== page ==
$1,500raised
Fully funded

Saw Eh is a 25-year-old man from Thailand. He lives with his wife and two children in a refugee camp in northern Thailand. He works as a security guard in the camp while his wife looks after their two young children. His family receives 821 baht (approx. 27 USD) each month from an organisation called The Border Consortium as part of their rations, and he also earns 700 baht (approx. 23 USD) in a month from working as a security guard. Their monthly income is just enough to pay for their basic expenses. In the early morning of June 1st, 2020, at around 9:00 am, Saw Eh left the camp to forage for bamboo shoots in the jungle. While climbing over some slippery boulders, a few larger rocks from above him rolled down towards him. Unfortunately, Saw Eh could not avoid the falling rocks and was hit on the head and right leg. He was knocked unconscious and had no idea how long it took him to regain consciousness. When he did, he was in severe pain and cried out loudly for help. Luckily, a man was nearby and heard him shouting for help. The man fetched a few others to help him carry Saw Eh to the clinic in the refugee camp. At the clinic, the medic directly referred Saw Eh to Mae Sariang Hospital, as they knew they could not treat him in the camp. When he arrived at Mae Sariang Hospital, he received an x-ray, which confirmed that both bones in Saw Eh's right lower leg are fractured. The doctor then referred him to a hospital in Chiang Mai immediately, as he would need to receive surgery at a larger hospital, to ensure his leg heals properly. Currently, Saw Eh's right leg is in pain as well as his head. He cannot walk nor move his right leg. With the help of our medical partner, Burma Children Medical Fund, Saw Eh will undergo surgery to reset his fractured bones and ensure proper healing. The procedure is scheduled for June 1st and will cost $1,500. The surgery will stop Saw Eh from being in pain and will help his leg heal properly. He will then be able to walk again.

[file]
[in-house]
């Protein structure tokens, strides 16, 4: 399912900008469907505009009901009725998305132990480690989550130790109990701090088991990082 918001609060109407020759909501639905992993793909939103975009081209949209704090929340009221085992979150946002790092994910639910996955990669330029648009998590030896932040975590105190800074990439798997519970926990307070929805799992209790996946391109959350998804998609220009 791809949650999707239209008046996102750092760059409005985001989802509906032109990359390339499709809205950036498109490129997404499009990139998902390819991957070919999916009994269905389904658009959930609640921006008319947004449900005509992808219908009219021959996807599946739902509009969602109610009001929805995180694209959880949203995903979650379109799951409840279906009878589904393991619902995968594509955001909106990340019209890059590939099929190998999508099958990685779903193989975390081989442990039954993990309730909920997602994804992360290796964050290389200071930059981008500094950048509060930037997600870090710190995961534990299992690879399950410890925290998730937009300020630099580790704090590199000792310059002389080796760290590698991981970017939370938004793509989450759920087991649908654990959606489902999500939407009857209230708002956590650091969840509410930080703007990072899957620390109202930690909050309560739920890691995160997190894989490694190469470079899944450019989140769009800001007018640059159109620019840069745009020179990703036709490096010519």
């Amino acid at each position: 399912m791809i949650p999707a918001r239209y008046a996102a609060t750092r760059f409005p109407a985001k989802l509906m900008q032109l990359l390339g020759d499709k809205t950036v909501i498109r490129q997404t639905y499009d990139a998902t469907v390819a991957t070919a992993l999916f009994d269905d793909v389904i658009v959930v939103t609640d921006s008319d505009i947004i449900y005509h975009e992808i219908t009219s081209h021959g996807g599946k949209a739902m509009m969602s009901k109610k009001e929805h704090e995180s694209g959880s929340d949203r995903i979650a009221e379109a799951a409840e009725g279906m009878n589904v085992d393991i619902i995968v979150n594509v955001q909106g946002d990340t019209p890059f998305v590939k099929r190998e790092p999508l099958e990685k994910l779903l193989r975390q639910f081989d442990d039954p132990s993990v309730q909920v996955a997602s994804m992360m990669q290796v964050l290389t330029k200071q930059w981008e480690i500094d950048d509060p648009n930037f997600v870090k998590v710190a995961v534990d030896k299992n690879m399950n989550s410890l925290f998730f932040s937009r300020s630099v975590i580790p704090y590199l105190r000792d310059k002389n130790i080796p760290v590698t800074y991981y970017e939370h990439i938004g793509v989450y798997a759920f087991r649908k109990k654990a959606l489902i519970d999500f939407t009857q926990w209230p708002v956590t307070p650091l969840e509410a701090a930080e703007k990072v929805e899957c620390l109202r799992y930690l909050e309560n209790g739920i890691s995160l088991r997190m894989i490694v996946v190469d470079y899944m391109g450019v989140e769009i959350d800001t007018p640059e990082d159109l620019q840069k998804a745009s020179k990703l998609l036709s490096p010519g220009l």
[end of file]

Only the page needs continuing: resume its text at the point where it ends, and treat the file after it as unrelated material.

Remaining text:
$1,500raised
Fully funded

Khaing is a 27-year-old woman from Thailand. She lives with her husband and a three-year-old son in a village in Mae Ramat District, Tak Province. Originally from Karen State, Burma, they moved to their current address three years ago in search of better job opportunities. Her husband is a day laborer and she is homemaker. Ten years ago, Khaing felt like her nose was blocked and that she could not breathe well. She also had a runny nose and saw a small mass in her nostril while looking at her reflection in the mirror. She did not go to see a doctor because she could not afford to pay for treatment. She also thought that she would feel better over time. However, four years ago she noticed that the mass had increased in size. She went to her local hospital in Karen State, Burma, where the doctor confirmed she has a mass in her nostril and gave her medication for a week. She did not go back to her follow-up appointment as she had run out of money. She then tried to treat herself with traditional medicine. However, this was unsuccessful as the mass continued to increase in size. In the beginning of May 2020, Khaing developed a severe headache and pain in her nose. The area around her nose also become swollen. She went to Mae Tao Clinic (MTC) on May 15, 2020 for treatment. The medic at MTC checked her nose with a flashlight and told her that she has a large mass in both of her nasal passages. She was then taken to Mae Sot Hospital (MSH) for further investigation. At MSH, she received an x-ray of her nose and the doctor told her that the masses are large and that they were infected. Khaing was told that she would need surgery to remove the masses as soon as possible. Before the surgery however, she would need to undergo a computerized tomography (CT) scan to confirm the diagnosis. Unable to pay for her CT scan nor her surgery, she went back to MTC to ask for help. The medic at MTC then referred Khaing to Burma Children Medical Fund for assistance accessing further treatment. Currently, the area around her nose is swollen and painful. She also feels like her nostrils are itchy. Her nose is blocked and has to breathe through her mouth. Although she still has a headache, the pain is now less severe because she received painkillers from the doctor at MSH. Doctors want Khaing to undergo a CT scan, a procedure in which x-ray images taken from several angles are combined to produce cross-sectional images of the body. This scan will hopefully help doctors diagnose her condition and formulate an appropriate treatment plan. Our medical partner, Burma Children Medical Fund, is requesting $414 to cover the cost of Khaing's CT scan and care, scheduled for August 21st. Khaing said, "I am depressed and I feel stressed about my condition. In the future, I want to work and support my parents. I also want my son to receive an education."

$414raised
Fully funded